I am 32 years old, and it’s time to decide what I want to be when I grow up.
I do have things narrowed down somewhat: I want to be a doctor. But what kind? I don’t have the luxury of thinking it over much longer. The time has come to apply to residency programs (the four-or-so-year stints of hospital-based indentured servitude marking the start of a doctor’s career), and I need to decide on a specialty.
There are many different kinds of physicians. A Web site run by the American Medical Association lists more than 50 specialties, ranging from aerospace medicine to colon and rectal surgery. Each has its partisans and its detractors, but finally the decision is my own.
Many medical students ask themselves whether they should apply to one of the “lifestyle residencies” — specialties chosen because of desirable salaries or fewer demanding hours. There is a whiff of snobbery in this label. Medicine is, after all, still an attractive profession for many, precisely because it offers a comfortable living. Even those specialties that are not the highest paying certainly are no road to self-denial. By most definitions, doctors are still rich. Isn’t lifestyle a reasonable criterion for choosing a career?
I won’t even say which specialties are considered “lifestyle residencies,” because the definition changes every five years. Each specialty, no matter how unpopular or looked down on at one time, is redeemed eventually through market forces. Take, for example, circus medicine (not a real specialty, as far as I know). It used to be that no one wanted to be a circus doctor, dodging screaming children all day and putting casts on unlucky trapeze artists. But the wheel of fortune turned, and some students discovered the attractions of the specialty. The pay is not bad, and the hours are reasonable: The shows are at regular times, and in between you can hang out with the Siberian tigers or do whatever else you want. Plus the popcorn’s free. Suddenly it’s a buyer’s market, and circus showmen have more applicants than they can handle. How did circus medicine get more popular? The specialty didn’t change at all, but more medical students discovered that they’d rather do something else during their residency than work 18-hour days.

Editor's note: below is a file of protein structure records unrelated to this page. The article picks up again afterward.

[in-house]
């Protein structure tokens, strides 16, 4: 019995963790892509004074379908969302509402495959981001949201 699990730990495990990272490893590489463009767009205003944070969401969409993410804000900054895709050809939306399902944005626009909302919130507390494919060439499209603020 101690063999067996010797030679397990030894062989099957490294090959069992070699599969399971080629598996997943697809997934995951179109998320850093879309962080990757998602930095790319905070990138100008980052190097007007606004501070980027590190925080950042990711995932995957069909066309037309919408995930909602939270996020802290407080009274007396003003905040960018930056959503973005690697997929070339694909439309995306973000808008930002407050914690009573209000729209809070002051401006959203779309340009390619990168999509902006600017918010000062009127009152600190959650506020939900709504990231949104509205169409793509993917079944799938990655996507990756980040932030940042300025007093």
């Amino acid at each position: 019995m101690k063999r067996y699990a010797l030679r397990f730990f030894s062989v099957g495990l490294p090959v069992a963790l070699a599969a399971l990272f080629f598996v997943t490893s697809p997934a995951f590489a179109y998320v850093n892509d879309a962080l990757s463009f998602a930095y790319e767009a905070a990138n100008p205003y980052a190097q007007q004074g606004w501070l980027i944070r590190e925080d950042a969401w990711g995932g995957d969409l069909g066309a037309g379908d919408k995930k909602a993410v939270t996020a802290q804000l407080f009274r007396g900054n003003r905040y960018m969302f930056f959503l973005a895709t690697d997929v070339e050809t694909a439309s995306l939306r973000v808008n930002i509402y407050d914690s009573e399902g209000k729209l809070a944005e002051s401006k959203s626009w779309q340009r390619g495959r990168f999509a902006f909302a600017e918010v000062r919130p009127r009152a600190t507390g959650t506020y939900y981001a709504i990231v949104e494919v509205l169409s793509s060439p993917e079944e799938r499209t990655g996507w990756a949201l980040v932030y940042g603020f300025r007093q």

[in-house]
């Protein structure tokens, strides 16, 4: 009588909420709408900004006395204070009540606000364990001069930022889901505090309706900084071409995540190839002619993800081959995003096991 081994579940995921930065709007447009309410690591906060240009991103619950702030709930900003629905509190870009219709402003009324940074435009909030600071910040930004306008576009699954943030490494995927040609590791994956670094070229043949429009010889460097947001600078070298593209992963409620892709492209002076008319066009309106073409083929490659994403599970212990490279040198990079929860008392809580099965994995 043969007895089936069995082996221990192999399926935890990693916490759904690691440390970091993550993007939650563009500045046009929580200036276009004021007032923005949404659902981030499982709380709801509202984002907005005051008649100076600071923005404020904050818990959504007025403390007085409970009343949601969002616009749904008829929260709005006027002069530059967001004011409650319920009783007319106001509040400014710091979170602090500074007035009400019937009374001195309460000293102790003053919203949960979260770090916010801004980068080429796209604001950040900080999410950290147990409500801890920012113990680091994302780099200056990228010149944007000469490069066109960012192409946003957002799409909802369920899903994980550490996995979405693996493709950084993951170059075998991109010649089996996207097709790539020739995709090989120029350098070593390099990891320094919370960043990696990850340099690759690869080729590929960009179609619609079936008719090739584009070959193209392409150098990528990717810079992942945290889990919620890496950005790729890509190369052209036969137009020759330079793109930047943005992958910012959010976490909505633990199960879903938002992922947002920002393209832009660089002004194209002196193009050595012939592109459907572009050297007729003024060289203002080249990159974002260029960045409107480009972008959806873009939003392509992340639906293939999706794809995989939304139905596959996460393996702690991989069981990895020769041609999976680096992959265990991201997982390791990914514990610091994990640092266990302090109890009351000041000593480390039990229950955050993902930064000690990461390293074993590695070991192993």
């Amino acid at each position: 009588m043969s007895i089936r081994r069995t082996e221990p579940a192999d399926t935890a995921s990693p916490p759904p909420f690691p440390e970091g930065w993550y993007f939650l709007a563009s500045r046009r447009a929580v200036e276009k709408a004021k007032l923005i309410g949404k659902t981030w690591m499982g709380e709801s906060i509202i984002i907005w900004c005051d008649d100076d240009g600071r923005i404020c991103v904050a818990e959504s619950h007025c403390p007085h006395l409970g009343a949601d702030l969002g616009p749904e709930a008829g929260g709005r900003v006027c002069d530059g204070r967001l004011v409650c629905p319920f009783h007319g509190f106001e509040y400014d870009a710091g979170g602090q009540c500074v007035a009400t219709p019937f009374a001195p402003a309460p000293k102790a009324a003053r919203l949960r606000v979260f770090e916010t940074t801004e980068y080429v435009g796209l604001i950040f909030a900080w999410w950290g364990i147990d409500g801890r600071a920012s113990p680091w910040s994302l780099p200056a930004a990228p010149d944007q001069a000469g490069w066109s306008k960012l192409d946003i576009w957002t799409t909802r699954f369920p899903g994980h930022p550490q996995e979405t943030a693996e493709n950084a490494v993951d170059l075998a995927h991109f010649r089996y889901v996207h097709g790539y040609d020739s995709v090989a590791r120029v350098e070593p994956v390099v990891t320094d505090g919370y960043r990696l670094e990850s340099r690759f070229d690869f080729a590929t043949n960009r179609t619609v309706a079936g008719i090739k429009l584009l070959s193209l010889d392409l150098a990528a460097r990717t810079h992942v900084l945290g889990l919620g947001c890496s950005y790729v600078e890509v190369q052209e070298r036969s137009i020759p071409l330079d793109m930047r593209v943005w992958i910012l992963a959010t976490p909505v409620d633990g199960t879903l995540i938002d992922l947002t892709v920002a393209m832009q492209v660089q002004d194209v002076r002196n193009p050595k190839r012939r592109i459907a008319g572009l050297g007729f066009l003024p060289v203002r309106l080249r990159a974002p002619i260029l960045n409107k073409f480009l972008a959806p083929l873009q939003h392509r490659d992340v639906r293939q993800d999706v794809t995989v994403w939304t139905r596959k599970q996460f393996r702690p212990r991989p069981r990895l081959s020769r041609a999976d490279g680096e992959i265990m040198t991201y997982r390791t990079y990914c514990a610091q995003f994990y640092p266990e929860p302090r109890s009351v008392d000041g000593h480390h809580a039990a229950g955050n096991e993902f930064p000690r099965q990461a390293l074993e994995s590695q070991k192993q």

Ideally, our passions and our needs would coincide. What we want to do would be precisely what we’re trained to do, and a good bit of money would be made doing it. Sometimes, though, it works the other way: Money (and livable hours) point out a career to us that we wouldn’t have thought of before. To go even further, there’s nothing wrong with moneymaking as the chief criterion for one’s choice of medical specialty or any other profession. The rabbis of the Talmud tell us to teach our children a trade, not a career. If our child can make a good living in something legal, nine to five, and completely dull, there is no reason (according to this strain of Jewish thought) for her employment to have a larger redeeming social value. Her redeeming value should come from her spiritual life, not her professional one.
But of course, work is more than work. It shapes our life. The stereotypes that medical students attach to various specialties are only partially untrue. Certain specialties are known to be impatient with abstractions, abrupt and unfriendly, while others are known for indulgent book-learning and a tendency toward long-windedness. Even if a doctor doesn’t conform to these stereotypes when he enters these specialties, he might be brought more into line with them, both by working with his colleagues and by the particular kind of medicine for which these personalities make sense.
So instead of choosing a specialty (or a job) that makes possible the rest of your life, you can choose one that becomes your life. The rabbis were experts in choosing a “clean and simple trade,” a profession that provided both sustenance and space for what they held to be life’s most important pursuit: the study of Torah. But they didn’t have as much to say about choosing careers that provide professional satisfaction, possibly because this wasn’t relevant either to their historical moment or to their economic class. (The same rabbis also said, “The best of doctors are bound for hell.” But that’s a discussion for another time.) Later Jewish thought does see a place for intellectual and professional absorption in things other than Torah — a career for career’s sake — as a worthwhile way to spend one’s time.
The answer to all this is the punch line of an old joke: You’re right, you’re right and you’re right, too. Someone who chooses a career (or a medical specialty) for the sake of personal satisfaction might find out years later, when it’s too late, that his personal satisfaction depends not only on intellectual and spiritual sustenance but also on having time to spend with one’s family as well as money to buy what one needs. But one who chooses a job that leaves time for the rest of life might discover that the rest of life feels boring without the stimulation of a demanding profession.
I’m still not sure what I’ll be. Maybe I’ll run off and join the circus to cure the age-old medical syndrome of big red noses and oversized feet.
Zackary Sholem Berger, a fourth-year medical student, accepts all well-meaning job advice at email@example.com.